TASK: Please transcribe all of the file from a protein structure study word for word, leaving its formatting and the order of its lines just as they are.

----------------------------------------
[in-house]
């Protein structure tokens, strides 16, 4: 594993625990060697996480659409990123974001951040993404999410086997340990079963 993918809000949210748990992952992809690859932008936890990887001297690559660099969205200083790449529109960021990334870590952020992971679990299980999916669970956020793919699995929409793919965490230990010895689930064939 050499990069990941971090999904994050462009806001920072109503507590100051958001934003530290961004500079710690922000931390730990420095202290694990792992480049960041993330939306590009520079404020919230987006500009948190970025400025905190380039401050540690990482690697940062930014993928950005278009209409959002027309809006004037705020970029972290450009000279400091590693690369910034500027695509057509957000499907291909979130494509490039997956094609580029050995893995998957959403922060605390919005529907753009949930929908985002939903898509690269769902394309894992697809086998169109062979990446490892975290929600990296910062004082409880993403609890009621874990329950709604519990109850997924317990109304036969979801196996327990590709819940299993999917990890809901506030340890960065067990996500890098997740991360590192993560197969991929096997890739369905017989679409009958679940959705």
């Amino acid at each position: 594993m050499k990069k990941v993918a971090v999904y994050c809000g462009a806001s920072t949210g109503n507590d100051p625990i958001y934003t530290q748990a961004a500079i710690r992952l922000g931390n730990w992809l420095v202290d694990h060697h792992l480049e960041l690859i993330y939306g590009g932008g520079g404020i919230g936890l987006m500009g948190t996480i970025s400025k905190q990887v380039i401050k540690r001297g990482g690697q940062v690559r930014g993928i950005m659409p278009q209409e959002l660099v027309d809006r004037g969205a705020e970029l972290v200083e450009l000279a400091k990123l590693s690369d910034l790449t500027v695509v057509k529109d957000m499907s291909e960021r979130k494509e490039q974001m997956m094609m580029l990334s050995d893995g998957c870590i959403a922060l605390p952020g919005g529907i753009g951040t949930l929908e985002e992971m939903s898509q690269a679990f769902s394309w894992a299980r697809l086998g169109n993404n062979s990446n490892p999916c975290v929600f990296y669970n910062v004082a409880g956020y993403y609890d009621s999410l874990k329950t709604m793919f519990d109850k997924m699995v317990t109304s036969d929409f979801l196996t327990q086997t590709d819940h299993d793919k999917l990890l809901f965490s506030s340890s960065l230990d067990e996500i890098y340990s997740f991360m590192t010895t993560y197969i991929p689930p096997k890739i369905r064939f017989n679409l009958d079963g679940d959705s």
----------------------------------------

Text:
[in-house]
């Protein structure tokens, strides 16, 4: 594993625990060697996480659409990123974001951040993404999410086997340990079963 993918809000949210748990992952992809690859932008936890990887001297690559660099969205200083790449529109960021990334870590952020992971679990299980999916669970956020793919699995929409793919965490230990010895689930064939 050499990069990941971090999904994050462009806001920072109503507590100051958001934003530290961004500079710690922000931390730990420095202290694990792992480049960041993330939306590009520079404020919230987006500009948190970025400025905190380039401050540690990482690697940062930014993928950005278009209409959002027309809006004037705020970029972290450009000279400091590693690369910034500027695509057509957000499907291909979130494509490039997956094609580029050995893995998957959403922060605390919005529907753009949930929908985002939903898509690269769902394309894992697809086998169109062979990446490892975290929600990296910062004082409880993403609890009621874990329950709604519990109850997924317990109304036969979801196996327990590709819940299993999917990890809901506030340890960065067990996500890098997740991360590192993560197969991929096997890739369905017989679409009958679940959705």
């Amino acid at each position: 594993m050499k990069k990941v993918a971090v999904y994050c809000g462009a806001s920072t949210g109503n507590d100051p625990i958001y934003t530290q748990a961004a500079i710690r992952l922000g931390n730990w992809l420095v202290d694990h060697h792992l480049e960041l690859i993330y939306g590009g932008g520079g404020i919230g936890l987006m500009g948190t996480i970025s400025k905190q990887v380039i401050k540690r001297g990482g690697q940062v690559r930014g993928i950005m659409p278009q209409e959002l660099v027309d809006r004037g969205a705020e970029l972290v200083e450009l000279a400091k990123l590693s690369d910034l790449t500027v695509v057509k529109d957000m499907s291909e960021r979130k494509e490039q974001m997956m094609m580029l990334s050995d893995g998957c870590i959403a922060l605390p952020g919005g529907i753009g951040t949930l929908e985002e992971m939903s898509q690269a679990f769902s394309w894992a299980r697809l086998g169109n993404n062979s990446n490892p999916c975290v929600f990296y669970n910062v004082a409880g956020y993403y609890d009621s999410l874990k329950t709604m793919f519990d109850k997924m699995v317990t109304s036969d929409f979801l196996t327990q086997t590709d819940h299993d793919k999917l990890l809901f965490s506030s340890s960065l230990d067990e996500i890098y340990s997740f991360m590192t010895t993560y197969i991929p689930p096997k890739i369905r064939f017989n679409l009958d079963g679940d959705s």